The final part of the work charts the years from1815 to, when Pearson dies in, 1847. Much of that time he was the Colonel of the Royal Welch Fusiliers and so, in a rather neat manner, the stories which diverged now come back together at the end of the narrative. Again there is very little actually written by Pearson himself for which to get a feel for the man, however much is conveyed by the farewell letter written by Pearson to the regiment on his promotion to Major General. He departs from his beloved Fusiliers after 17 years in command with the words: “ The most painful moment in my life has arrived when I am obliged to take final leave of the Royal Welch Fusiliers, in which distinguished corps I have served Twenty –seven years…” The emotional pain in this farewell is no less tangible than his physical pain having been wounded on five occasions, and that really says it all about the man.

Graves has done a magnificent job in melding together all the various themes and issues covered in this book. In addition he is well supported by his choice of illustrations, some of which are well known but others, particularly those to do with the war of 1812, may be new to those on the European side of the Atlantic. I was particularly impressed with the inclusion of many portraits of the personalities involved in the story, especially the less well-known characters in the Spanish, Portuguese and American armies, which must have taken considerable research effort to find. What is also exceptionally pleasing is the number and quality of the maps and diagrams that accompany the text. It is one of my pet hates to find all the maps clustered together at the front or back section of a book, which then requires endless page flicking or a loss of understanding of the narrative. I am delighted to say they are all very clear, informative and appropriately placed within the body of the text.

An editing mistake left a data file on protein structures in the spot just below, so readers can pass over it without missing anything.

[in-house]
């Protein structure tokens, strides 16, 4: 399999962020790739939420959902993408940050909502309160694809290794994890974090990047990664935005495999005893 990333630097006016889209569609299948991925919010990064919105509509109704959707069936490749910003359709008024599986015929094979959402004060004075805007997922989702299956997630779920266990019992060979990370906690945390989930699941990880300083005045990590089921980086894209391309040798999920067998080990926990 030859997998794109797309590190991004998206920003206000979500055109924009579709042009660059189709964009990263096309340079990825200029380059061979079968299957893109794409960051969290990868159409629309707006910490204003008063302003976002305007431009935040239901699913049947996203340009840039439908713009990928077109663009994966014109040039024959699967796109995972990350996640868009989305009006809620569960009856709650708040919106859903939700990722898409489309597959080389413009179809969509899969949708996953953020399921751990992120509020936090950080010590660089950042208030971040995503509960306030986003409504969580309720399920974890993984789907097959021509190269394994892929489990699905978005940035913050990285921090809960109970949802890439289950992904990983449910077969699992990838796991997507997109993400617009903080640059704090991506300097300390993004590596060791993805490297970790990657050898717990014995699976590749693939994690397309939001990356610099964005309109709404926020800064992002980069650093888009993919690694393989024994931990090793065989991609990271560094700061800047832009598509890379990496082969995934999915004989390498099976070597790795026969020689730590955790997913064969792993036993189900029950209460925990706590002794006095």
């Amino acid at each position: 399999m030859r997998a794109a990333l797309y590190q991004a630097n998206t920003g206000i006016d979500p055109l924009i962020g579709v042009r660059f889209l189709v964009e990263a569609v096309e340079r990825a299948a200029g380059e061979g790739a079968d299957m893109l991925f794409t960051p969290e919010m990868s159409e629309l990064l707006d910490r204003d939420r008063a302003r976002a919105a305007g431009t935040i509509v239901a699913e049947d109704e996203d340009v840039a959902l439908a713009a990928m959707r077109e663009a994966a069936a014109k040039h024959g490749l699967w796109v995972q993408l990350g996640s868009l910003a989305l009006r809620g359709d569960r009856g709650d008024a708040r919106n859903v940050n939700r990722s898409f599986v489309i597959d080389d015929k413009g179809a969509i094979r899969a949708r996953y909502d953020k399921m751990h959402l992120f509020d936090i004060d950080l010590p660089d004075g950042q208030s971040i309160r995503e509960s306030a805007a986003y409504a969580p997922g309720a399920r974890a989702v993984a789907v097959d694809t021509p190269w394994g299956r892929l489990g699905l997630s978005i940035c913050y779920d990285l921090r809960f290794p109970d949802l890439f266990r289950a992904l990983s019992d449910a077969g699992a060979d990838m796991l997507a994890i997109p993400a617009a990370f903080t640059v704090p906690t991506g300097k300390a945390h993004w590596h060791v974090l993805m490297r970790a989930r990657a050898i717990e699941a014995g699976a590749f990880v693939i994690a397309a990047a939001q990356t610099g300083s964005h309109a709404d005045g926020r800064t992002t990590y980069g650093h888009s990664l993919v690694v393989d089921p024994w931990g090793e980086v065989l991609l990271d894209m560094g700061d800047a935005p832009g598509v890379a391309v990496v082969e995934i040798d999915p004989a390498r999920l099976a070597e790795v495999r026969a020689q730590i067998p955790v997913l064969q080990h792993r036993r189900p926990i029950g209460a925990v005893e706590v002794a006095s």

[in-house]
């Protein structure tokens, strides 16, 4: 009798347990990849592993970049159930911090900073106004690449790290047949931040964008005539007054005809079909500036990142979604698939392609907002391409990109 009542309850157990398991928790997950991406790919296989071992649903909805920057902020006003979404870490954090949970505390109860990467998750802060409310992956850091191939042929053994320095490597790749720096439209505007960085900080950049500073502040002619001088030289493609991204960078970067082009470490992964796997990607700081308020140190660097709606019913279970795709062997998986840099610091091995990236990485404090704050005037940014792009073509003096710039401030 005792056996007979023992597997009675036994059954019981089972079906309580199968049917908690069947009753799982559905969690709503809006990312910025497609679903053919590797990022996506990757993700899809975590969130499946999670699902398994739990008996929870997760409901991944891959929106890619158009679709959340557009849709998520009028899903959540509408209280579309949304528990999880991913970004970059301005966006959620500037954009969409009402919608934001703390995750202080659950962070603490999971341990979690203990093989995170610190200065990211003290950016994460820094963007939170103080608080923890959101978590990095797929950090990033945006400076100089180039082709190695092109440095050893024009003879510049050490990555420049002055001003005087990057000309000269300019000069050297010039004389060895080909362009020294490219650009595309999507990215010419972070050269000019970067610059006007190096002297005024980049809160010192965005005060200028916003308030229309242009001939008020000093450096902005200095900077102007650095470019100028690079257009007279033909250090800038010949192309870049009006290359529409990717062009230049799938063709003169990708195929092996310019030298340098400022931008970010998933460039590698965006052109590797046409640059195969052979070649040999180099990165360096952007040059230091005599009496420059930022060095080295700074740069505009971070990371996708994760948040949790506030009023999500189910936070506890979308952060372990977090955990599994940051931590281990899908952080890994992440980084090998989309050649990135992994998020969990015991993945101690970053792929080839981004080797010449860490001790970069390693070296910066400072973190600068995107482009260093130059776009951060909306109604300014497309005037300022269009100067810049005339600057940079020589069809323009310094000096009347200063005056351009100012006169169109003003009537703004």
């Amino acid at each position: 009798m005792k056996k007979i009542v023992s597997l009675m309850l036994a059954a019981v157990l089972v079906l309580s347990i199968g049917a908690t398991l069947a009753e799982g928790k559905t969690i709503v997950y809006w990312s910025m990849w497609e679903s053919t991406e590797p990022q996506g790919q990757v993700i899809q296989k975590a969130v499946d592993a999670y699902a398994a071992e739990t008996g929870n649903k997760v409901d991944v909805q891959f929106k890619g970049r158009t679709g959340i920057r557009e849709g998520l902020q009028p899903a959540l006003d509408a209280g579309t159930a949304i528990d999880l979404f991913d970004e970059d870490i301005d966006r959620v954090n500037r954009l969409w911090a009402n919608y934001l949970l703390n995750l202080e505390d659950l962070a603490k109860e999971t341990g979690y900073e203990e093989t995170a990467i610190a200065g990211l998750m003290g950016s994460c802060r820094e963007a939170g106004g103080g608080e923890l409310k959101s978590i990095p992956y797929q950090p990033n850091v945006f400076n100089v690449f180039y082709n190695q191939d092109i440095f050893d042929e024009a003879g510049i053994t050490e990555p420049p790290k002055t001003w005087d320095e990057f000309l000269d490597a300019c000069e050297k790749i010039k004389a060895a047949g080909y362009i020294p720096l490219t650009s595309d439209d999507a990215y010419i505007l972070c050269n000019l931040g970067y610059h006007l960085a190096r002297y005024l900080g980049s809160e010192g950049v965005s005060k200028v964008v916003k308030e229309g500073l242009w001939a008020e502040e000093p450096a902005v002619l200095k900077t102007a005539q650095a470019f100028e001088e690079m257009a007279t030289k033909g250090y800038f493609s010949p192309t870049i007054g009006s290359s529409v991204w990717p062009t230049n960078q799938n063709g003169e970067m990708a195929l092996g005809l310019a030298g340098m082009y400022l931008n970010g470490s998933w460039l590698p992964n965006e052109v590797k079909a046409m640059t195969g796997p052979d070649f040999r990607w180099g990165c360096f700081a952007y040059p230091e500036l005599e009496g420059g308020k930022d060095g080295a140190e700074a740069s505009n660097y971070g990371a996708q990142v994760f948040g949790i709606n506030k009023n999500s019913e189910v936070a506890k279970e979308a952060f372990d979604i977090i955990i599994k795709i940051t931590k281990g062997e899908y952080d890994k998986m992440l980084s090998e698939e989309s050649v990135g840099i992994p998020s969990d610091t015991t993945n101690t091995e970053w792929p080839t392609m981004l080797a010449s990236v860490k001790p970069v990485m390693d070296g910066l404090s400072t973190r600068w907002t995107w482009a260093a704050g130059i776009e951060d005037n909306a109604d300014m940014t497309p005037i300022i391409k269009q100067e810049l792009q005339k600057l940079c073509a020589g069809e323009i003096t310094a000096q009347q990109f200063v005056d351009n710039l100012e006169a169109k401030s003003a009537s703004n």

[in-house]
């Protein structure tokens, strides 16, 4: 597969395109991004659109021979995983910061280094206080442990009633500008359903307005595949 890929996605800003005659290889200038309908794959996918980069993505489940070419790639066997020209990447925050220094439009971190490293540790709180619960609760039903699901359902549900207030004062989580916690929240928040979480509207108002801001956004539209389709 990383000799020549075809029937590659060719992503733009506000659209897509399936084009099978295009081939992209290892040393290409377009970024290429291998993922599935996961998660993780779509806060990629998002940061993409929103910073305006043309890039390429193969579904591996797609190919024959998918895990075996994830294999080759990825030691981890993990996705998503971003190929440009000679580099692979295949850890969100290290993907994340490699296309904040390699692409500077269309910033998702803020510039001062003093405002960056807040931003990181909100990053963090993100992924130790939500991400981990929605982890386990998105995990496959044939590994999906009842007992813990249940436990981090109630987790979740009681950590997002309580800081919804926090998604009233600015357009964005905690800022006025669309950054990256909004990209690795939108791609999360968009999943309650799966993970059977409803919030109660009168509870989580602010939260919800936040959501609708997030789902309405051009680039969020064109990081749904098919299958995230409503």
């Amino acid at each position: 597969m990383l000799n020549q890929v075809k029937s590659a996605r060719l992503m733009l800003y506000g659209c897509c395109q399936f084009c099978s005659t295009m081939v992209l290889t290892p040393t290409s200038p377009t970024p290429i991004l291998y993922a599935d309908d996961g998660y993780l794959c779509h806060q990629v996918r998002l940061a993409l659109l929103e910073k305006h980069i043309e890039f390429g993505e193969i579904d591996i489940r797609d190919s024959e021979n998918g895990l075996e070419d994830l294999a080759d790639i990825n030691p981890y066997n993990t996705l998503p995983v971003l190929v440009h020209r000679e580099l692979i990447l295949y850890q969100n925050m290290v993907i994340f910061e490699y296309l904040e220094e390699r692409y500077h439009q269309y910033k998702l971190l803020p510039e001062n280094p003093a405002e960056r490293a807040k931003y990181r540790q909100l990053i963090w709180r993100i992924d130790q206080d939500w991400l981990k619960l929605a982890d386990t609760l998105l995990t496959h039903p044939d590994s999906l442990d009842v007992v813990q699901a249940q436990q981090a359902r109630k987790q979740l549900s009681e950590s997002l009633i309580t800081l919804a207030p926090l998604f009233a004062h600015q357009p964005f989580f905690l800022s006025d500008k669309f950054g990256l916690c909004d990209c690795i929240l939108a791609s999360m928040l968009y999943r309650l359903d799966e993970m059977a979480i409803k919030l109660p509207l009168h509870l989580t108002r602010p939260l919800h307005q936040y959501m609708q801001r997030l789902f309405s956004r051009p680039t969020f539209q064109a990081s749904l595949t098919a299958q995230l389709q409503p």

The question posed at the start was, what exactly is it? Well, it is an excellent book, which is indeed a different approach to a well-known subject area. Because it covers such a wide canvas and includes so many useful facts about the era in general and the British Army in particular, I would humbly suggest that this would be a welcome addition any Napoleonic enthusiast’s collection, and I unreservedly recommend it. Graves has managed to juggle all of the various aspects of the story and has produced a highly detailed work, which has been researched in considerable depth and has formed a genuinely interesting perspective on his subject. One can only live in hope that one day a small package may be found in a dusty attic or desk drawer in New Brunswick, or perhaps somewhere in the UK, containing a diary or journal written by Pearson himself, which would give Graves the fine excuse for a sequel.